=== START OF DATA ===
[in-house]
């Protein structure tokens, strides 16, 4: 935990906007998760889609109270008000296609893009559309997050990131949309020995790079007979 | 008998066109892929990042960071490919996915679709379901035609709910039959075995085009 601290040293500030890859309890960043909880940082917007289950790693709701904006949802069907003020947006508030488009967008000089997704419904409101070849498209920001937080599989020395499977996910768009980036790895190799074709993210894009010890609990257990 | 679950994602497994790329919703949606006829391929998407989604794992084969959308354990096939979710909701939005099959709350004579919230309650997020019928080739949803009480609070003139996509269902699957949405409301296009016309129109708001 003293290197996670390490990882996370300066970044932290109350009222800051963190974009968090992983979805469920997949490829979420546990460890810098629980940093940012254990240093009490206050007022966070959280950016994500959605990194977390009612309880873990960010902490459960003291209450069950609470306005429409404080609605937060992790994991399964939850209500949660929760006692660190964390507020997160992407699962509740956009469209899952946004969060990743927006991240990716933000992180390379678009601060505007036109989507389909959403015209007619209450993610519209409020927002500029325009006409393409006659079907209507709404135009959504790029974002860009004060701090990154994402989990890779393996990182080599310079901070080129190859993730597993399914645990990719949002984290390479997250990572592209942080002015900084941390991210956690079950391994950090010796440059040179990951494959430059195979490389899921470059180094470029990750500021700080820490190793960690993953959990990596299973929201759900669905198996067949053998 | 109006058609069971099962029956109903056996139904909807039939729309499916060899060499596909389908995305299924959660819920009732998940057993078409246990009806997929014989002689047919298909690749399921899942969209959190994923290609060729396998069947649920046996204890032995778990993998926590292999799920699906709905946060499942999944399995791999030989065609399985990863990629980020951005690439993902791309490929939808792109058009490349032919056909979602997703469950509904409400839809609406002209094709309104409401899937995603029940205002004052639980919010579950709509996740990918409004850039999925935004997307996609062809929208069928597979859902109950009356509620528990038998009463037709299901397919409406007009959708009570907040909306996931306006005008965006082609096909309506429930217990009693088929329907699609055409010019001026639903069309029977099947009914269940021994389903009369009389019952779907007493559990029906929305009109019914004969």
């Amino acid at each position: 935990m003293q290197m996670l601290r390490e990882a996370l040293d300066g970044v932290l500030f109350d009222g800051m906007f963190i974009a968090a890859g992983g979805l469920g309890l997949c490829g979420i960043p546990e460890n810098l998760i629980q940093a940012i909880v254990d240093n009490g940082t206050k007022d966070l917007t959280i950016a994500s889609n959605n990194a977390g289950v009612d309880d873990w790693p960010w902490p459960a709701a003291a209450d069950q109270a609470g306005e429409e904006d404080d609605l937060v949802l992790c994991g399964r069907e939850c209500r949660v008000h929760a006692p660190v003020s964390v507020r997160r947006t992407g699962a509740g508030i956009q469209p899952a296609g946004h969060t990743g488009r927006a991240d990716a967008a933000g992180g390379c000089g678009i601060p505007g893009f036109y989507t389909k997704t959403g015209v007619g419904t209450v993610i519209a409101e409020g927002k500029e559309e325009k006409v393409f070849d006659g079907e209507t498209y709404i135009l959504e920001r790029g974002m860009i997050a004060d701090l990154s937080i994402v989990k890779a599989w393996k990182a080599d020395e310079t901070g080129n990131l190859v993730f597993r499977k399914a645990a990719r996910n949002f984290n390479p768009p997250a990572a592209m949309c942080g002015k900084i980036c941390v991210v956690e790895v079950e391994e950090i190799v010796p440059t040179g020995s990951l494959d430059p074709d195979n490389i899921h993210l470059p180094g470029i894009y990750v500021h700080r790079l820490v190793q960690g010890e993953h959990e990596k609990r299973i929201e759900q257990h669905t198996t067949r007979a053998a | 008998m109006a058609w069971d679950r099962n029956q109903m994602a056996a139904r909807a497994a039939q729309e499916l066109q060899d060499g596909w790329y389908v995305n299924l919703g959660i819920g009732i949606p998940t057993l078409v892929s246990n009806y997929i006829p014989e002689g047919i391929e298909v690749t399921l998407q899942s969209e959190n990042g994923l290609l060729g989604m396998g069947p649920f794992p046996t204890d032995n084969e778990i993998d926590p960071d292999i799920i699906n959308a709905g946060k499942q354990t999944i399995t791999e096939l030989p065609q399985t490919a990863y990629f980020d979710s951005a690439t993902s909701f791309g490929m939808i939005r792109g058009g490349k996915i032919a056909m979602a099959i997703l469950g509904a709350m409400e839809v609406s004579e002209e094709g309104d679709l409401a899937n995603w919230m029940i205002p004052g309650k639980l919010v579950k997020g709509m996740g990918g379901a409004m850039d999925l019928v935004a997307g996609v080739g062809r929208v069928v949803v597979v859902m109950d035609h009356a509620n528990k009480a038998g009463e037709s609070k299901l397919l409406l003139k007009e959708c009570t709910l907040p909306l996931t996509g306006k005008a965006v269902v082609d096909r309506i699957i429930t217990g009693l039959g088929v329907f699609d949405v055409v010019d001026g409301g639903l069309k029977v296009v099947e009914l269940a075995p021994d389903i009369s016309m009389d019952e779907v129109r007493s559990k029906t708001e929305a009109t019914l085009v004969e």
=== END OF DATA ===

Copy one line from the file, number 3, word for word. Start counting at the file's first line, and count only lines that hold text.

């Amino acid at each position: 935990m003293q290197m996670l601290r390490e990882a996370l040293d300066g970044v932290l500030f109350d009222g800051m906007f963190i974009a968090a890859g992983g979805l469920g309890l997949c490829g979420i960043p546990e460890n810098l998760i629980q940093a940012i909880v254990d240093n009490g940082t206050k007022d966070l917007t959280i950016a994500s889609n959605n990194a977390g289950v009612d309880d873990w790693p960010w902490p459960a709701a003291a209450d069950q109270a609470g306005e429409e904006d404080d609605l937060v949802l992790c994991g399964r069907e939850c209500r949660v008000h929760a006692p660190v003020s964390v507020r997160r947006t992407g699962a509740g508030i956009q469209p899952a296609g946004h969060t990743g488009r927006a991240d990716a967008a933000g992180g390379c000089g678009i601060p505007g893009f036109y989507t389909k997704t959403g015209v007619g419904t209450v993610i519209a409101e409020g927002k500029e559309e325009k006409v393409f070849d006659g079907e209507t498209y709404i135009l959504e920001r790029g974002m860009i997050a004060d701090l990154s937080i994402v989990k890779a599989w393996k990182a080599d020395e310079t901070g080129n990131l190859v993730f597993r499977k399914a645990a990719r996910n949002f984290n390479p768009p997250a990572a592209m949309c942080g002015k900084i980036c941390v991210v956690e790895v079950e391994e950090i190799v010796p440059t040179g020995s990951l494959d430059p074709d195979n490389i899921h993210l470059p180094g470029i894009y990750v500021h700080r790079l820490v190793q960690g010890e993953h959990e990596k609990r299973i929201e759900q257990h669905t198996t067949r007979a053998a | 008998m109006a058609w069971d679950r099962n029956q109903m994602a056996a139904r909807a497994a039939q729309e499916l066109q060899d060499g596909w790329y389908v995305n299924l919703g959660i819920g009732i949606p998940t057993l078409v892929s246990n009806y997929i006829p014989e002689g047919i391929e298909v690749t399921l998407q899942s969209e959190n990042g994923l290609l060729g989604m396998g069947p649920f794992p046996t204890d032995n084969e778990i993998d926590p960071d292999i799920i699906n959308a709905g946060k499942q354990t999944i399995t791999e096939l030989p065609q399985t490919a990863y990629f980020d979710s951005a690439t993902s909701f791309g490929m939808i939005r792109g058009g490349k996915i032919a056909m979602a099959i997703l469950g509904a709350m409400e839809v609406s004579e002209e094709g309104d679709l409401a899937n995603w919230m029940i205002p004052g309650k639980l919010v579950k997020g709509m996740g990918g379901a409004m850039d999925l019928v935004a997307g996609v080739g062809r929208v069928v949803v597979v859902m109950d035609h009356a509620n528990k009480a038998g009463e037709s609070k299901l397919l409406l003139k007009e959708c009570t709910l907040p909306l996931t996509g306006k005008a965006v269902v082609d096909r309506i699957i429930t217990g009693l039959g088929v329907f699609d949405v055409v010019d001026g409301g639903l069309k029977v296009v099947e009914l269940a075995p021994d389903i009369s016309m009389d019952e779907v129109r007493s559990k029906t708001e929305a009109t019914l085009v004969e």